The Politics of Women’s Health in South Africa

Date: February 12, 2015
  • SHARE:

There are several interrelated crises in women’s health in contemporary South Africa. Since the 1990s, HIV/AIDS has been considered foremost among these and it has posed a demographic, health, social and cultural catastrophe for South African women. HIV has become the leading cause of maternal mortality in South Africa, according to the government’s own statistics (Ramogale et al, 2007). Women’s social and health statuses are also being blighted by the high rates of intimate partner violence and sexual assault in the country. A recent global perception poll of the ‘best and worst’ group of 20 countries for women canvassed the views of 370 gender experts from five continents (Thomson Reuters Foundation, 2012b). South Africa was ranked 16th out of the group of 20 countries, right above Indonesia, Saudi Arabia and India, because it has ”Some of the highest rates of sexual and gender-based violence in the world, a blight on a country where women are well represented in politics” (Thomson Reuter Foundation, 2012b). This concern has been echoed by Interpol which recently dubbed South Africa ‘the world’s rape capital’, where a woman is sexually assaulted every 17 seconds (SABC, ‘South Africa world’s rape capital: Interpol’, 19 May 2012). In this Agenda special issue we have gathered pieces from an emerging literature on issues related to the politics of women’s health in post-Mbeki-era South Africa. In our call for papers, we indicated our desire to provide a forum to deepen and widen scholarly and activist conversations on women’s health issues in this country: we wanted to find papers which would provide fresh analyses in relation to well documented issues such as maternal mortality and domestic violence and also bring to the fore new work on under-examined issues such as cervical cancer and coercive sterilisation, especially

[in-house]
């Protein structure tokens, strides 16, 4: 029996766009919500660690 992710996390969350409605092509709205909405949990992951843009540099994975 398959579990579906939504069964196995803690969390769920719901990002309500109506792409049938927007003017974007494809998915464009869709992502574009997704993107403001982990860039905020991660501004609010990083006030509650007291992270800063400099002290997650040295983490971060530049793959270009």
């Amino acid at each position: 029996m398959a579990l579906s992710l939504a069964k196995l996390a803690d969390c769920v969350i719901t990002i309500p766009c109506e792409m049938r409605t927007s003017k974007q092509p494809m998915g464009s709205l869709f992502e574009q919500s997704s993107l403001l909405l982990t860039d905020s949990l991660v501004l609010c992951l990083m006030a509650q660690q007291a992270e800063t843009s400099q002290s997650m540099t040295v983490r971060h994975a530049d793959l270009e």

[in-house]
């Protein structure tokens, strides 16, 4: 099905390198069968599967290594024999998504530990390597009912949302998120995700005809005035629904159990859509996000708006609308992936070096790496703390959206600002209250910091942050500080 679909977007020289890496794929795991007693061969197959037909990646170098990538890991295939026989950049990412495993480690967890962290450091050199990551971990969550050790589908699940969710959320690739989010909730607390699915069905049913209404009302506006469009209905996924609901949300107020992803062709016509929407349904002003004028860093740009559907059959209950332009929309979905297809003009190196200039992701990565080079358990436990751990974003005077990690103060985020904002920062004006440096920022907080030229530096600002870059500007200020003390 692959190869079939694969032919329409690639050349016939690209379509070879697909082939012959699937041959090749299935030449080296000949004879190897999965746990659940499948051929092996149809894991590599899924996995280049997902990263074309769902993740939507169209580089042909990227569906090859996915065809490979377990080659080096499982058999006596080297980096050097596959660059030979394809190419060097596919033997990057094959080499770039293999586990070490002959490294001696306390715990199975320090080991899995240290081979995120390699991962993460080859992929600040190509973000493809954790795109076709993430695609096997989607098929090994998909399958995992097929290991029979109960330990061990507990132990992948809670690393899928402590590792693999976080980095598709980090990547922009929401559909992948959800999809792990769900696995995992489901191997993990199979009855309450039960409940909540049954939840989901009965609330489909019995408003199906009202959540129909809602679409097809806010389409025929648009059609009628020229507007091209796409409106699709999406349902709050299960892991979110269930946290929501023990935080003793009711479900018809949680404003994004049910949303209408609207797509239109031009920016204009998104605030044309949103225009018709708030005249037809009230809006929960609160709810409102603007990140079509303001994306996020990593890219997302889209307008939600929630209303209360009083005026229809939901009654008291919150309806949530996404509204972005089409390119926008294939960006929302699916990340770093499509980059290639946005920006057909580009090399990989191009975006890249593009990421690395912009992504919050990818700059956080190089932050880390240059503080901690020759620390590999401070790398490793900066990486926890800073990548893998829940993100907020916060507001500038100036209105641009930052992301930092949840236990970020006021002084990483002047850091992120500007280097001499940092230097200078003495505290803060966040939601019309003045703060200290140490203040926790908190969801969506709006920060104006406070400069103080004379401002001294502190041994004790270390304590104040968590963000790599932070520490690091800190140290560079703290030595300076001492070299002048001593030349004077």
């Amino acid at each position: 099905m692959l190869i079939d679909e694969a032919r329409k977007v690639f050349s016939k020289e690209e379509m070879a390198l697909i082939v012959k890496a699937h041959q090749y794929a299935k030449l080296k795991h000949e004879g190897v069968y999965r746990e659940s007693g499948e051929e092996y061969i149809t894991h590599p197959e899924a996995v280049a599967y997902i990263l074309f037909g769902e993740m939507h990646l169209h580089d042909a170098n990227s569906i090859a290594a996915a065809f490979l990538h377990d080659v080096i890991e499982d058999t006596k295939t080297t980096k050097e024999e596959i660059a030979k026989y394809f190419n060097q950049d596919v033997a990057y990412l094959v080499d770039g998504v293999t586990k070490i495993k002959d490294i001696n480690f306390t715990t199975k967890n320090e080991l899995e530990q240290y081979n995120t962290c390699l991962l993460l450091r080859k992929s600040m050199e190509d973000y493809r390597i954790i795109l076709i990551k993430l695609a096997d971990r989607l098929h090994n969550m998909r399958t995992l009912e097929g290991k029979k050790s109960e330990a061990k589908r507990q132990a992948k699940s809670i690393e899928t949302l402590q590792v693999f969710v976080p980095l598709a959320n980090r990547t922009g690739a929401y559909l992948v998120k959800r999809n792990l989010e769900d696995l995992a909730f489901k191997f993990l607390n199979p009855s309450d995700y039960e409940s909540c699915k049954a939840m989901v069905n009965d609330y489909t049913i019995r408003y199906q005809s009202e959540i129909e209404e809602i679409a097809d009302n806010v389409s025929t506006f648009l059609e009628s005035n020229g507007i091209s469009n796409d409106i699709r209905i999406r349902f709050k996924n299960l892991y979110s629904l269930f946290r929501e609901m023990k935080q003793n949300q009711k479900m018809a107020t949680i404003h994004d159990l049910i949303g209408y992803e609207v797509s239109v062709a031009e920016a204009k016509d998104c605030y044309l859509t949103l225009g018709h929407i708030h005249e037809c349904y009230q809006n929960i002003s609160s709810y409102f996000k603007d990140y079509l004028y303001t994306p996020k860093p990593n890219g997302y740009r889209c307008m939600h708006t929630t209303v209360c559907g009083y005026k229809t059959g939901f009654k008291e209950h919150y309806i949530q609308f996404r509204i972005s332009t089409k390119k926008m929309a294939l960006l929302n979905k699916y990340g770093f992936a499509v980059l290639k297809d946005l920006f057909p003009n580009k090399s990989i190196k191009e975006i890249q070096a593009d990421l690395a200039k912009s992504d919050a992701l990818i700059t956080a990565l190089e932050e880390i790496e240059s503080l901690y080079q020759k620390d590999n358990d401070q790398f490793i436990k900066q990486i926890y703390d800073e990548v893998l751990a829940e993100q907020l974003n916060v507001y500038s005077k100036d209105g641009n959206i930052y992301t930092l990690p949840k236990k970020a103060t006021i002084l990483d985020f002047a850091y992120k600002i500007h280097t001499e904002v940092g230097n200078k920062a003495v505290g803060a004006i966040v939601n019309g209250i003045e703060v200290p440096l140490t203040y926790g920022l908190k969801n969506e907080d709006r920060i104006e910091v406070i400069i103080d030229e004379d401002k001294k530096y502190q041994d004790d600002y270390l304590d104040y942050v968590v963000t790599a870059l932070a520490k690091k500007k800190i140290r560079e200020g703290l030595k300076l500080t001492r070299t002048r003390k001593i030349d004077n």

Publisher: Agenda
Year of Publication: 2012

Comment on The Politics of Women’s Health in South Africa

Your email address will not be published. Required fields are marked *